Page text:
Chicago Ridge candidates talk about loyalty, accessibility

  • Written by Dermot Connolly

Candidates running for mayor and village clerk in Chicago Ridge fielded residents’ questions during a March 8 forum sponsored by the Chicago Ridge-Worth Chamber of Commerce.

Chamber Vice President Christopher Lisek moderated the event, asking the questions submitted by audience members.

The candidates for village clerk, incumbent George Schleyer and Barbara Harrison, didn’t get as many questions as the mayoral candidates: incumbent Chuck Tokar and trustees Fran Coglianese and Sally Durkin. But the clerk candidates did argue about how many hours could be spent working at what is a part-time position.

Harrison, who grew up in Chicago Ridge, stressed her strong ties to the community.

“I do have a loyalty to the town,” she said, recalling her days playing in Freedom Park when it was known as Birmingham Park, and playing on a boys field hockey team for three years. She pledged to be accessible, saying, “I know this town and the people in it, and I have the will to work hard to serve them.”

Schleyer, who is completing his first four-year term as clerk, has lived in Chicago Ridge since the mid-1990s. A production manager in a bakery who led a Chicago neighborhood organization before moving to Chicago Ridge, Schleyer said besides handling the duties of the office, he also helped get the Chicago Ridge Lions Club started last year, and revived the Chicago Ridge-Worth Chamber of Commerce.

He told Harrison that a labor lawyer mentioned to him working more than 20 hours in the clerk’s position per week could be illegal, and might require the officeholder to pay into the Illinois Municipal Retirement Fund.

“Does that mean not returning phone calls from home?” asked Harrison, promising to do that.

Schleyer said he often does return calls when he is away from the office, and disputed Harrison’s claim that he is not accessible to the public.

The mayoral candidates all cited economic development as a prime objective, but they had a few minor “dust-ups” when discussing how to go about it, as well as several other issues.

“Economic development is the only way we will be able to hold the line on property taxes and make it possible to reinstate the property tax rebate,” said Tokar, who is completing his first term as mayor. Prior to that, the lifelong village resident served for 24 years as village clerk and 14 years as trustee.

When asked to point to development successes during his term, Tokar cited the craft brewery opening this summer in the Harlem Avenue TIF district, as well as a medical facility being built on the east side of the district. He said the sale of the brewery site, and a possible purchase of another village-owned piece of property where a developer wants to build the village’s first Starbuck’s restaurant will be profitable.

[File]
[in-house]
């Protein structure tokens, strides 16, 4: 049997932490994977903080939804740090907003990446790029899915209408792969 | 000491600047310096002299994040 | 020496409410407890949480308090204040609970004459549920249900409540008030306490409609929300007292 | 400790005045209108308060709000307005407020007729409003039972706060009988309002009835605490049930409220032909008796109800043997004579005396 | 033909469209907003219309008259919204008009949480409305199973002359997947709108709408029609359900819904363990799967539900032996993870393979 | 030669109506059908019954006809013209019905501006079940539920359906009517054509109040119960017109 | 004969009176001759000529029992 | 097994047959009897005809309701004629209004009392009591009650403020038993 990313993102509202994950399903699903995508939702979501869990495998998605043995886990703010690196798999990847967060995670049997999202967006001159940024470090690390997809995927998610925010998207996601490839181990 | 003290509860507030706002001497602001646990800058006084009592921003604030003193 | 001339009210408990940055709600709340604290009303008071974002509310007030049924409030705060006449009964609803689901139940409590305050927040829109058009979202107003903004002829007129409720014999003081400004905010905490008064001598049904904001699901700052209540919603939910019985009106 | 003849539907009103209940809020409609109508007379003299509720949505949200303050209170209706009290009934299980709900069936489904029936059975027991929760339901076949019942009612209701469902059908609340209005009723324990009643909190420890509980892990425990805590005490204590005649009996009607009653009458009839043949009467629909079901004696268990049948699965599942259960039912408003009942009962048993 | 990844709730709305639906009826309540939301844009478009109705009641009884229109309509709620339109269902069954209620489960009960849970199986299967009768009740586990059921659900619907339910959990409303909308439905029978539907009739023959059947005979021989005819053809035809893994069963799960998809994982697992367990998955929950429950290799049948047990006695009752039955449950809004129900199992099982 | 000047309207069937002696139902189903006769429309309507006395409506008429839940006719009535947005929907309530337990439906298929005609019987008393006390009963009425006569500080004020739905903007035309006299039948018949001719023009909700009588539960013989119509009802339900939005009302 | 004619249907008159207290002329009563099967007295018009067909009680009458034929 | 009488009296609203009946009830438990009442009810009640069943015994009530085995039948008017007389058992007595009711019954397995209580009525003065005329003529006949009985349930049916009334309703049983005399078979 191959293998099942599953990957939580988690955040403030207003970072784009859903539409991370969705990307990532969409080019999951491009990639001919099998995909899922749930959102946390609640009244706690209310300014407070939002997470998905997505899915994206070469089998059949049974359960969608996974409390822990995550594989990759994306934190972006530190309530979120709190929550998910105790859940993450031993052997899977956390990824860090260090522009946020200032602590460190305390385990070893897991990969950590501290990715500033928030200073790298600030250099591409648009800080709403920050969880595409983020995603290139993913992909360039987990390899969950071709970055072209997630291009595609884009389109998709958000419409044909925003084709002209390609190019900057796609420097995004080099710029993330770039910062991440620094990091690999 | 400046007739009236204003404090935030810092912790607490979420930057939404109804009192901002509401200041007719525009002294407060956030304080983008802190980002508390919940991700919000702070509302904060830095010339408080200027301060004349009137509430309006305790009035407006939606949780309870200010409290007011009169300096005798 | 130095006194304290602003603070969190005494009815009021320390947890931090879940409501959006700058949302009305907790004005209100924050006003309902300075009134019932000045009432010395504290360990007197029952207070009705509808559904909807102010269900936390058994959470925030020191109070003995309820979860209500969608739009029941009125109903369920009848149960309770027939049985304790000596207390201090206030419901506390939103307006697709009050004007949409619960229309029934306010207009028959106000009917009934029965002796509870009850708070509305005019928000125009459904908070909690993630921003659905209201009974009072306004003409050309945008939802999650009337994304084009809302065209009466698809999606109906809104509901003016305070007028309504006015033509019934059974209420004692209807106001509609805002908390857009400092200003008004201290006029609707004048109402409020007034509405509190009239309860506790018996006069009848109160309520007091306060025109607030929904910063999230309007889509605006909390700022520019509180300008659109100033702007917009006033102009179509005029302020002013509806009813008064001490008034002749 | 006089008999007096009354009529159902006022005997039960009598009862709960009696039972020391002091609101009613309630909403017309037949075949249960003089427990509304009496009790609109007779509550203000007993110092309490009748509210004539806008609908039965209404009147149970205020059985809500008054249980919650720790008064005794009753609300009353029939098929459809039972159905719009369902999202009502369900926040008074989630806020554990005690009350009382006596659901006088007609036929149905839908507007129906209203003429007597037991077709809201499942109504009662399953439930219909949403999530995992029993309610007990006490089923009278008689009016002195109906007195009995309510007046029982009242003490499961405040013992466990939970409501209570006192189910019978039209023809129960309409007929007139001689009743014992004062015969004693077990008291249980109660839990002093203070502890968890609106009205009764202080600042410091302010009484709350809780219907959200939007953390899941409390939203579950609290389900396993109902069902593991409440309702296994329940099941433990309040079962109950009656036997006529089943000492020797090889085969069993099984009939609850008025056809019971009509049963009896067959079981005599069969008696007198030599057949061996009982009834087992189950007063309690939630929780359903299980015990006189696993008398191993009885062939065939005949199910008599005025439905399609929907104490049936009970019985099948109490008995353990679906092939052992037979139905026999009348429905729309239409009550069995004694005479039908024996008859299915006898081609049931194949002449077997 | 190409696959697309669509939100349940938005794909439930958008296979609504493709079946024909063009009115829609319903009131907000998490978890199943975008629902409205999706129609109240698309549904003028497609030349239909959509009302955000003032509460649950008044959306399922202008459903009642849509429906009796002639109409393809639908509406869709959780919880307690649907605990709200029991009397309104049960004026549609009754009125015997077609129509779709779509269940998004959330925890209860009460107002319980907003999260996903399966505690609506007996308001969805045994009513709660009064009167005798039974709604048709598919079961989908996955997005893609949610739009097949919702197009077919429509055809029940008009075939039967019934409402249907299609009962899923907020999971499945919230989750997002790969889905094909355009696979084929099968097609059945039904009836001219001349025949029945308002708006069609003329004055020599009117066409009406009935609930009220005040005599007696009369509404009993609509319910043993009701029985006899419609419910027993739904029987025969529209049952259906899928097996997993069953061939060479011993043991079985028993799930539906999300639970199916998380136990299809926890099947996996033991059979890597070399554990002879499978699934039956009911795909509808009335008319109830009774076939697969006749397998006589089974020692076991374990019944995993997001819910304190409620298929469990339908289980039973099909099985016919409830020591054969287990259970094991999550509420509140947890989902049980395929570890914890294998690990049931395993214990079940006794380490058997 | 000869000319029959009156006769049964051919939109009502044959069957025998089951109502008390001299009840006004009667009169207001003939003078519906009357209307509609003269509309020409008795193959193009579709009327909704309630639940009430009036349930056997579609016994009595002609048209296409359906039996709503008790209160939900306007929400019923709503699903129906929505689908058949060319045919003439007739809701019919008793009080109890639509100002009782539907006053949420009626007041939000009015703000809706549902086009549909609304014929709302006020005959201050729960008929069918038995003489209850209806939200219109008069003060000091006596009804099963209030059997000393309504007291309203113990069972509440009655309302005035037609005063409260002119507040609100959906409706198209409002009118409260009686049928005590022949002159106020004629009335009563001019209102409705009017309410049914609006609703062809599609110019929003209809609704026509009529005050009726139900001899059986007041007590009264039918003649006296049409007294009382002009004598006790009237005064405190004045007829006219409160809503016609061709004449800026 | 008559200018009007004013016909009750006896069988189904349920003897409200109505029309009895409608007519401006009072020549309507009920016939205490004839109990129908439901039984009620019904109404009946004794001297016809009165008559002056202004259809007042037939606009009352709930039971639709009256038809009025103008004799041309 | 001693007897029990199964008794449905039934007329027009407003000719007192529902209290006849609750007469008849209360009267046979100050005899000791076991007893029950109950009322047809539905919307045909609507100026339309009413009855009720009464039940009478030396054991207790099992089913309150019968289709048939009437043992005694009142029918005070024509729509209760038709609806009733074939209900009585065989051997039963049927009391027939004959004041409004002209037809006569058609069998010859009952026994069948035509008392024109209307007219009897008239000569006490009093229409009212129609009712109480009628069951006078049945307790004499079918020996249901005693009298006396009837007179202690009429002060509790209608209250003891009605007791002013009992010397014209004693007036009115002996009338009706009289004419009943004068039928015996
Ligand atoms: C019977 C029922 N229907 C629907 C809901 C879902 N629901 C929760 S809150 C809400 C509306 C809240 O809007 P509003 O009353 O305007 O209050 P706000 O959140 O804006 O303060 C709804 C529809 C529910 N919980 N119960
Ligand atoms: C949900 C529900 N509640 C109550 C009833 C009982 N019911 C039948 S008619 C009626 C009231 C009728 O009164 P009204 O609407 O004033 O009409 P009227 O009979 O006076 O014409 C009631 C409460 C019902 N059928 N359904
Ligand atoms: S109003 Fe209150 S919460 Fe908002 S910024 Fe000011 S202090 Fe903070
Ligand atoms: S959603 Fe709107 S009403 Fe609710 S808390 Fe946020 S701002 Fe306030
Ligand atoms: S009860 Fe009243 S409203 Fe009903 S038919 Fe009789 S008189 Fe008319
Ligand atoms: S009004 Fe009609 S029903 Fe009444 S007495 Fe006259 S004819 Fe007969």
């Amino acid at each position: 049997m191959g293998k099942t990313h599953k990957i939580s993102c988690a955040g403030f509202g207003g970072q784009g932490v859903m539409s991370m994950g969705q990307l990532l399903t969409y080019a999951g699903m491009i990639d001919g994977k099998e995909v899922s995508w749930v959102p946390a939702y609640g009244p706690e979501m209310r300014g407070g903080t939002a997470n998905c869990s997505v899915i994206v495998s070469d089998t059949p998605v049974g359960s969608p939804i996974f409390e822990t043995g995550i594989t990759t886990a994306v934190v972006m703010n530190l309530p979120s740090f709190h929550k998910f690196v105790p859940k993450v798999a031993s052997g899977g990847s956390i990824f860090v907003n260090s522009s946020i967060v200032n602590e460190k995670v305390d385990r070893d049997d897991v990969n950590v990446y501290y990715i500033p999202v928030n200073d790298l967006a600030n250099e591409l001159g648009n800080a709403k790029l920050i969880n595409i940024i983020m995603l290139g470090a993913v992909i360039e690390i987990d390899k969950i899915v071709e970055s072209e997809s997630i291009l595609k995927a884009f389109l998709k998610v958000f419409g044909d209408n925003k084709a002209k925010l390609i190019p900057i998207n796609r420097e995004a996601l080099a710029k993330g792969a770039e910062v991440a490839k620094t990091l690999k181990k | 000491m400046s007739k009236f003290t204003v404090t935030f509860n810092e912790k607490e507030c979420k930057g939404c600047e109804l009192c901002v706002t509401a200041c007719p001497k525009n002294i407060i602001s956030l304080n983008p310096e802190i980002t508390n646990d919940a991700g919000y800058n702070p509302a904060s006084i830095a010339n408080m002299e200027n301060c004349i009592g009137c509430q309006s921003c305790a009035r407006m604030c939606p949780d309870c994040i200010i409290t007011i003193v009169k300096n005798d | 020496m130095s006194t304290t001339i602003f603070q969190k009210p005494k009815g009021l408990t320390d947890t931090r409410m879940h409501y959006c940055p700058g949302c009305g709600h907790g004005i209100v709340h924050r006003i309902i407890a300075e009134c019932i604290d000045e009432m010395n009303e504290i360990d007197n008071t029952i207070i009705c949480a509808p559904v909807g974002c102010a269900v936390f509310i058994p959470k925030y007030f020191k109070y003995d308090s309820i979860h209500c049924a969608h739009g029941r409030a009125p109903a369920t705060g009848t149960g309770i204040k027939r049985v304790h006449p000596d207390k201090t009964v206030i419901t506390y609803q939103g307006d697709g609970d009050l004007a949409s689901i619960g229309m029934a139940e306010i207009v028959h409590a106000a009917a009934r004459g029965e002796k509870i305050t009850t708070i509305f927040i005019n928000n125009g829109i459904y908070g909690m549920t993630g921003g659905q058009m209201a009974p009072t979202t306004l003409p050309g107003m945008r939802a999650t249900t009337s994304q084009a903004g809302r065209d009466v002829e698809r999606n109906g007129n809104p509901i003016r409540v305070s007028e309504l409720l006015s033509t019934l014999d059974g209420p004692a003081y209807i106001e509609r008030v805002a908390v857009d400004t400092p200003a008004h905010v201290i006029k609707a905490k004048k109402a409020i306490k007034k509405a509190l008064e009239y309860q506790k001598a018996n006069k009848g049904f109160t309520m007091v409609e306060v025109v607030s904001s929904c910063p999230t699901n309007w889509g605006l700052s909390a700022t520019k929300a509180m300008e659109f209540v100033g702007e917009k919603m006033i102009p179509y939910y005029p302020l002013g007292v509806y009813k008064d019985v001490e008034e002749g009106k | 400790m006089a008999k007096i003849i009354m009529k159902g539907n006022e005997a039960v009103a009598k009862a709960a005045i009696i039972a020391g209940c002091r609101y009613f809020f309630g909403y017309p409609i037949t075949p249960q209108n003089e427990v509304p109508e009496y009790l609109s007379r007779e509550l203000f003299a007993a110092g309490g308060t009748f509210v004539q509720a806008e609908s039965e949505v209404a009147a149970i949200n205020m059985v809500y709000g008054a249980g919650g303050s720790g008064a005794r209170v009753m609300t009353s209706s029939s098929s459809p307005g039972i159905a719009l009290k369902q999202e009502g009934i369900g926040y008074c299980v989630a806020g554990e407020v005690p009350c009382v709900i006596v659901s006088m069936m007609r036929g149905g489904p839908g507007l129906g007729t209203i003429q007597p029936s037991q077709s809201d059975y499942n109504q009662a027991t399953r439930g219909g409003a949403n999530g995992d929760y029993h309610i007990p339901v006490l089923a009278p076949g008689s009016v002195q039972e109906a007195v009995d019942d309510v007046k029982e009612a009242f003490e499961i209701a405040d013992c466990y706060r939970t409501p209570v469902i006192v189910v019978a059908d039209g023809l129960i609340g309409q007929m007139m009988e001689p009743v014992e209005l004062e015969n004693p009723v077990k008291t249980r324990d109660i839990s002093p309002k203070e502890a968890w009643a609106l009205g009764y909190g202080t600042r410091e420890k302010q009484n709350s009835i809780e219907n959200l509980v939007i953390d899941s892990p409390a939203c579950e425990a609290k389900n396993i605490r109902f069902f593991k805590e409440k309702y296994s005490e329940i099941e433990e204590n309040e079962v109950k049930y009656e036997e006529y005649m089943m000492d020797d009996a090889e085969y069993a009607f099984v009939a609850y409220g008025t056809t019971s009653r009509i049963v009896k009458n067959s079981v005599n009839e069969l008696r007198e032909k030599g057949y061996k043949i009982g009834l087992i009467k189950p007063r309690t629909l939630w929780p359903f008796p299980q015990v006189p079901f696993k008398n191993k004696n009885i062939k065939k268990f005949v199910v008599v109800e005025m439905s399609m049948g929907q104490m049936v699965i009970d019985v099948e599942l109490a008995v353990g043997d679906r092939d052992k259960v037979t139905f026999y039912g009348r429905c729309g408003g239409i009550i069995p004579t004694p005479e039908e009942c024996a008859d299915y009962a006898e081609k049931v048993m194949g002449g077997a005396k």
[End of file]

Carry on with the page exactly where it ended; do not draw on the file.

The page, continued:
Durkin and Coglianese want to see more economic development in the village as well, but they both oppose allowing any more video gaming in town. Tokar said recent decisions by the village board to reject business proposals that included video gaming has cost the village tax money.

Durkin, who said she is running for mayor because she feels like her hands are tied as a trustee, said the “infighting in the village board” has got to stop. She said hiring a village manager to run the village on a day-to-day basis would be on her agenda. She, like Coglianese, also supports the idea of making the mayor’s office part-time.

“Definitely we need it. I think an administrator is needed to put some distance between the board and running the village hall.”

Coglianese, who worked as a secretary in the building department before retiring, said $75,000 has been budgeted for that position. But Tokar said village administrators would cost a lot more than that.

Both Durkin and Coglianese criticized Tokar for taking annual salaries of $12,000 for liquor commissioner and $18,000 for budget director, in addition to the $88,000 salary for mayor. State statute does allow mayors to serve as budget officers, but Tokar said he is the only one of the three with the master’s degree in public administration that the job requires.

While Tokar and Durkin agreed that term limits “should be set by voters,” Coglianese is running on a platform that includes a call for term limits to be set at two.

The mayoral candidates were also asked who paid for robocalls to be made to residents. None of the three took credit for them, but Tokar said that since the calls were critical of Durkin and him, the residents “could draw their own conclusions.”

“I don’t appreciate these tactics in Chicago Ridge,” said Durkin.

Coglianese said she filed a Freedom of Information request to the FCC to find out who placed the calls. She denied the speculation that her team was behind them.

“If it was something I did, they would have pronounced my name right,” she said. She said she expects to get an answer by March 29 about who was behind them.